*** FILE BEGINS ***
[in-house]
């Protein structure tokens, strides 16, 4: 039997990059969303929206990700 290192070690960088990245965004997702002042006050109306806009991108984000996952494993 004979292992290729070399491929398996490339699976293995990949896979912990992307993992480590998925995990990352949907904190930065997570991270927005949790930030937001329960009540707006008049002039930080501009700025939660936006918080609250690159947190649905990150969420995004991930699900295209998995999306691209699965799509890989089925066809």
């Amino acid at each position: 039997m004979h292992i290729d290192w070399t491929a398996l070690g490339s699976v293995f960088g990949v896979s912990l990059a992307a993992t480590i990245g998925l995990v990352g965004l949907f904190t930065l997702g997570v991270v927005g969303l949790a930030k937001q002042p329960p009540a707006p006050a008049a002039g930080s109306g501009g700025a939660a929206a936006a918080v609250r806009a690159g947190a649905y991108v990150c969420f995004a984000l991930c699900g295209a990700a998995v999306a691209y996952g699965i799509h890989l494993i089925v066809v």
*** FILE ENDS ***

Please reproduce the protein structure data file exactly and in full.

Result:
[in-house]
């Protein structure tokens, strides 16, 4: 039997990059969303929206990700 290192070690960088990245965004997702002042006050109306806009991108984000996952494993 004979292992290729070399491929398996490339699976293995990949896979912990992307993992480590998925995990990352949907904190930065997570991270927005949790930030937001329960009540707006008049002039930080501009700025939660936006918080609250690159947190649905990150969420995004991930699900295209998995999306691209699965799509890989089925066809």
């Amino acid at each position: 039997m004979h292992i290729d290192w070399t491929a398996l070690g490339s699976v293995f960088g990949v896979s912990l990059a992307a993992t480590i990245g998925l995990v990352g965004l949907f904190t930065l997702g997570v991270v927005g969303l949790a930030k937001q002042p329960p009540a707006p006050a008049a002039g930080s109306g501009g700025a939660a929206a936006a918080v609250r806009a690159g947190a649905y991108v990150c969420f995004a984000l991930c699900g295209a990700a998995v999306a691209y996952g699965i799509h890989l494993i089925v066809v």